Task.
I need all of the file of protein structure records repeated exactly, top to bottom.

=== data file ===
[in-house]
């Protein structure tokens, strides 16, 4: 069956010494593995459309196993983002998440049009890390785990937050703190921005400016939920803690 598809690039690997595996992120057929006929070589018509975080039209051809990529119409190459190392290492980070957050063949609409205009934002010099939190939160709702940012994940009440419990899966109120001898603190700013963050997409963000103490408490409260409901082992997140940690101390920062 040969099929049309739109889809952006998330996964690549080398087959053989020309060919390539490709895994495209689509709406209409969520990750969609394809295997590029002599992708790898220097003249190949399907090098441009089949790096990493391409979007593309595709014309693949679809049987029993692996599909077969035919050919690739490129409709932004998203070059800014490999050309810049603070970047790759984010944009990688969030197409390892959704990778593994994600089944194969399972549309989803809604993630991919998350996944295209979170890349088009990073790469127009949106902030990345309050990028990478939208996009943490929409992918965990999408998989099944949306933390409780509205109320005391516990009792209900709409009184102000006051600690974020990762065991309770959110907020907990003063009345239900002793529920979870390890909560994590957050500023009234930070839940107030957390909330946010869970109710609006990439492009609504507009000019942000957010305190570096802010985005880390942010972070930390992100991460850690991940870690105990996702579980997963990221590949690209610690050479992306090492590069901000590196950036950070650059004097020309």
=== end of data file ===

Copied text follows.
[in-house]
């Protein structure tokens, strides 16, 4: 069956010494593995459309196993983002998440049009890390785990937050703190921005400016939920803690 598809690039690997595996992120057929006929070589018509975080039209051809990529119409190459190392290492980070957050063949609409205009934002010099939190939160709702940012994940009440419990899966109120001898603190700013963050997409963000103490408490409260409901082992997140940690101390920062 040969099929049309739109889809952006998330996964690549080398087959053989020309060919390539490709895994495209689509709406209409969520990750969609394809295997590029002599992708790898220097003249190949399907090098441009089949790096990493391409979007593309595709014309693949679809049987029993692996599909077969035919050919690739490129409709932004998203070059800014490999050309810049603070970047790759984010944009990688969030197409390892959704990778593994994600089944194969399972549309989803809604993630991919998350996944295209979170890349088009990073790469127009949106902030990345309050990028990478939208996009943490929409992918965990999408998989099944949306933390409780509205109320005391516990009792209900709409009184102000006051600690974020990762065991309770959110907020907990003063009345239900002793529920979870390890909560994590957050500023009234930070839940107030957390909330946010869970109710609006990439492009609504507009000019942000957010305190570096802010985005880390942010972070930390992100991460850690991940870690105990996702579980997963990221590949690209610690050479992306090492590069901000590196950036950070650059004097020309």